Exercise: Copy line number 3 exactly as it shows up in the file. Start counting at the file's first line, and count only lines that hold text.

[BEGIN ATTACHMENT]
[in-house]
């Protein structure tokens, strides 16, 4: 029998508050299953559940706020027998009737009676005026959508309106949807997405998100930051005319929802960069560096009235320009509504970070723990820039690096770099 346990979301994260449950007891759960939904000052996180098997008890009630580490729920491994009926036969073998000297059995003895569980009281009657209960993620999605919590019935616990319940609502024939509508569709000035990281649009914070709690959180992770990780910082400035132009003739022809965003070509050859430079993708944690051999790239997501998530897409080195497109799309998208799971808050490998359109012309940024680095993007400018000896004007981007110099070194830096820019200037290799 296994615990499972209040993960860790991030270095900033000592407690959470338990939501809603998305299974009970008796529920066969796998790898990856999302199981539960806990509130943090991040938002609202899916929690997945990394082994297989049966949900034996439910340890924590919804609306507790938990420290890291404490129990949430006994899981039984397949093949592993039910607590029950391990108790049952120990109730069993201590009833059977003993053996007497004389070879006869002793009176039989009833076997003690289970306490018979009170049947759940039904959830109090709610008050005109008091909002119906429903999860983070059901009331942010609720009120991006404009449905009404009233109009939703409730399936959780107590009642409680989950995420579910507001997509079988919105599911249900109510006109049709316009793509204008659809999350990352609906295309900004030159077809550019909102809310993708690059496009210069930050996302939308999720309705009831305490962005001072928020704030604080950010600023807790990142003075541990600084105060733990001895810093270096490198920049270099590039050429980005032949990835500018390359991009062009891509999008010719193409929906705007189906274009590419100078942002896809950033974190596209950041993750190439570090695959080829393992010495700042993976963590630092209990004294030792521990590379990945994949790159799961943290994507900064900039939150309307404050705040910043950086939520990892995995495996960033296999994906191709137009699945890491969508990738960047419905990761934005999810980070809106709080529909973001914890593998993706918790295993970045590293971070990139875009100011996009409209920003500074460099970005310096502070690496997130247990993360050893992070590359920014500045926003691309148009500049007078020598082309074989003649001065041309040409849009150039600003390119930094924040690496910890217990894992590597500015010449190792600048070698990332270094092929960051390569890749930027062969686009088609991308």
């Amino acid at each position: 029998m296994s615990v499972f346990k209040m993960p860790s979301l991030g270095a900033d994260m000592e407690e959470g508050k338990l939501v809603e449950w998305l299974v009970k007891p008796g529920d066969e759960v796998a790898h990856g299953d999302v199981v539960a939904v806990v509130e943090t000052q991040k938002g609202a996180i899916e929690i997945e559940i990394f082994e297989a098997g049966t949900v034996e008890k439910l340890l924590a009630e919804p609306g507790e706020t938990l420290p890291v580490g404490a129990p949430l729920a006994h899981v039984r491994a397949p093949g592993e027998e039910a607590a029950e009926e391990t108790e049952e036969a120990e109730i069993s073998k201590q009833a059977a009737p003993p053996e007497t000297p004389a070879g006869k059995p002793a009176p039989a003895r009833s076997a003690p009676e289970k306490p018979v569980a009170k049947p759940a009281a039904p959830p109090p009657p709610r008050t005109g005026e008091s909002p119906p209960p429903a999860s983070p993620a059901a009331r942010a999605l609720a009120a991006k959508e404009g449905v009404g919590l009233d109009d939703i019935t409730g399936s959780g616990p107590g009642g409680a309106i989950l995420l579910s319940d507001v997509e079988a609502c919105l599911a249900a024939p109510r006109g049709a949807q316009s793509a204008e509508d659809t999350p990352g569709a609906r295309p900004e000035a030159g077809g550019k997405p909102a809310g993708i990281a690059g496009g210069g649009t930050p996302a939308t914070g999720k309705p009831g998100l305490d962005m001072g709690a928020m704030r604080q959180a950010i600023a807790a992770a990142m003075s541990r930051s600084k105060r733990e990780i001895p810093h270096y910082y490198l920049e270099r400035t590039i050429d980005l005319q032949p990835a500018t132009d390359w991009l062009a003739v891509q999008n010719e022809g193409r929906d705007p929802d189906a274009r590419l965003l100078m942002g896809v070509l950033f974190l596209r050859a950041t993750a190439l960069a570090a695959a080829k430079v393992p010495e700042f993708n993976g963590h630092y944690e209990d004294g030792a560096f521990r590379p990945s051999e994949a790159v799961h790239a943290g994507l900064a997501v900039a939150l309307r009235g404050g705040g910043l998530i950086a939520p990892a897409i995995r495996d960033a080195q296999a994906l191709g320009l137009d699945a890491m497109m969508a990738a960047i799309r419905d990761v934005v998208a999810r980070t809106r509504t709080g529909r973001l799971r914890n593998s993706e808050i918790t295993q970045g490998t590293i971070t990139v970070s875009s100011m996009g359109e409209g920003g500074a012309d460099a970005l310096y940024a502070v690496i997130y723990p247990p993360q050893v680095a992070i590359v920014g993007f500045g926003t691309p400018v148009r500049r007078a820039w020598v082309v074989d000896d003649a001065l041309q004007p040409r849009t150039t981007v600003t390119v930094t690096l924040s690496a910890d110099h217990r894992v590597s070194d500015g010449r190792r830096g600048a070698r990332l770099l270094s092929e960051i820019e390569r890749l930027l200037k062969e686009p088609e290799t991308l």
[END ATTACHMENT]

């Amino acid at each position: 029998m296994s615990v499972f346990k209040m993960p860790s979301l991030g270095a900033d994260m000592e407690e959470g508050k338990l939501v809603e449950w998305l299974v009970k007891p008796g529920d066969e759960v796998a790898h990856g299953d999302v199981v539960a939904v806990v509130e943090t000052q991040k938002g609202a996180i899916e929690i997945e559940i990394f082994e297989a098997g049966t949900v034996e008890k439910l340890l924590a009630e919804p609306g507790e706020t938990l420290p890291v580490g404490a129990p949430l729920a006994h899981v039984r491994a397949p093949g592993e027998e039910a607590a029950e009926e391990t108790e049952e036969a120990e109730i069993s073998k201590q009833a059977a009737p003993p053996e007497t000297p004389a070879g006869k059995p002793a009176p039989a003895r009833s076997a003690p009676e289970k306490p018979v569980a009170k049947p759940a009281a039904p959830p109090p009657p709610r008050t005109g005026e008091s909002p119906p209960p429903a999860s983070p993620a059901a009331r942010a999605l609720a009120a991006k959508e404009g449905v009404g919590l009233d109009d939703i019935t409730g399936s959780g616990p107590g009642g409680a309106i989950l995420l579910s319940d507001v997509e079988a609502c919105l599911a249900a024939p109510r006109g049709a949807q316009s793509a204008e509508d659809t999350p990352g569709a609906r295309p900004e000035a030159g077809g550019k997405p909102a809310g993708i990281a690059g496009g210069g649009t930050p996302a939308t914070g999720k309705p009831g998100l305490d962005m001072g709690a928020m704030r604080q959180a950010i600023a807790a992770a990142m003075s541990r930051s600084k105060r733990e990780i001895p810093h270096y910082y490198l920049e270099r400035t590039i050429d980005l005319q032949p990835a500018t132009d390359w991009l062009a003739v891509q999008n010719e022809g193409r929906d705007p929802d189906a274009r590419l965003l100078m942002g896809v070509l950033f974190l596209r050859a950041t993750a190439l960069a570090a695959a080829k430079v393992p010495e700042f993708n993976g963590h630092y944690e209990d004294g030792a560096f521990r590379p990945s051999e994949a790159v799961h790239a943290g994507l900064a997501v900039a939150l309307r009235g404050g705040g910043l998530i950086a939520p990892a897409i995995r495996d960033a080195q296999a994906l191709g320009l137009d699945a890491m497109m969508a990738a960047i799309r419905d990761v934005v998208a999810r980070t809106r509504t709080g529909r973001l799971r914890n593998s993706e808050i918790t295993q970045g490998t590293i971070t990139v970070s875009s100011m996009g359109e409209g920003g500074a012309d460099a970005l310096y940024a502070v690496i997130y723990p247990p993360q050893v680095a992070i590359v920014g993007f500045g926003t691309p400018v148009r500049r007078a820039w020598v082309v074989d000896d003649a001065l041309q004007p040409r849009t150039t981007v600003t390119v930094t690096l924040s690496a910890d110099h217990r894992v590597s070194d500015g010449r190792r830096g600048a070698r990332l770099l270094s092929e960051i820019e390569r890749l930027l200037k062969e686009p088609e290799t991308l």